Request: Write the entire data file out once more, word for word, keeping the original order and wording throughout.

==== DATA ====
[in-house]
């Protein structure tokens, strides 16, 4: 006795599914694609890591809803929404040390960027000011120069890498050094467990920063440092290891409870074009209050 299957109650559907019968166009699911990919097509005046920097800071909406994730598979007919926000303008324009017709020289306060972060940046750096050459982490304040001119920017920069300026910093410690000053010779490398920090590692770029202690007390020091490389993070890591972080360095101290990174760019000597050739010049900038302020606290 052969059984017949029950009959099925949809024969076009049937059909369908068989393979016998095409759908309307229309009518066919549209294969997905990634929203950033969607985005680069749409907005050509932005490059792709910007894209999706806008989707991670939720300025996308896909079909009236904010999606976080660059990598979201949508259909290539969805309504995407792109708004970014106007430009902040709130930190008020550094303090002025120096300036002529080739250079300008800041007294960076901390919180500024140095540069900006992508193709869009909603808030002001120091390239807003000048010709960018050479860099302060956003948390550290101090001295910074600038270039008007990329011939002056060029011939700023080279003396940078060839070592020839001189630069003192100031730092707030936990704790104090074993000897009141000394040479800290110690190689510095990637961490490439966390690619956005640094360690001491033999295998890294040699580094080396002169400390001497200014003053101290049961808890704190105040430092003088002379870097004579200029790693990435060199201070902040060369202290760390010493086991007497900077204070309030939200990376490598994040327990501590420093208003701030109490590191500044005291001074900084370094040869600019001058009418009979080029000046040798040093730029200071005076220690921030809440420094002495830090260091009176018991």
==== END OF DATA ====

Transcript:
[in-house]
């Protein structure tokens, strides 16, 4: 006795599914694609890591809803929404040390960027000011120069890498050094467990920063440092290891409870074009209050 299957109650559907019968166009699911990919097509005046920097800071909406994730598979007919926000303008324009017709020289306060972060940046750096050459982490304040001119920017920069300026910093410690000053010779490398920090590692770029202690007390020091490389993070890591972080360095101290990174760019000597050739010049900038302020606290 052969059984017949029950009959099925949809024969076009049937059909369908068989393979016998095409759908309307229309009518066919549209294969997905990634929203950033969607985005680069749409907005050509932005490059792709910007894209999706806008989707991670939720300025996308896909079909009236904010999606976080660059990598979201949508259909290539969805309504995407792109708004970014106007430009902040709130930190008020550094303090002025120096300036002529080739250079300008800041007294960076901390919180500024140095540069900006992508193709869009909603808030002001120091390239807003000048010709960018050479860099302060956003948390550290101090001295910074600038270039008007990329011939002056060029011939700023080279003396940078060839070592020839001189630069003192100031730092707030936990704790104090074993000897009141000394040479800290110690190689510095990637961490490439966390690619956005640094360690001491033999295998890294040699580094080396002169400390001497200014003053101290049961808890704190105040430092003088002379870097004579200029790693990435060199201070902040060369202290760390010493086991007497900077204070309030939200990376490598994040327990501590420093208003701030109490590191500044005291001074900084370094040869600019001058009418009979080029000046040798040093730029200071005076220690921030809440420094002495830090260091009176018991």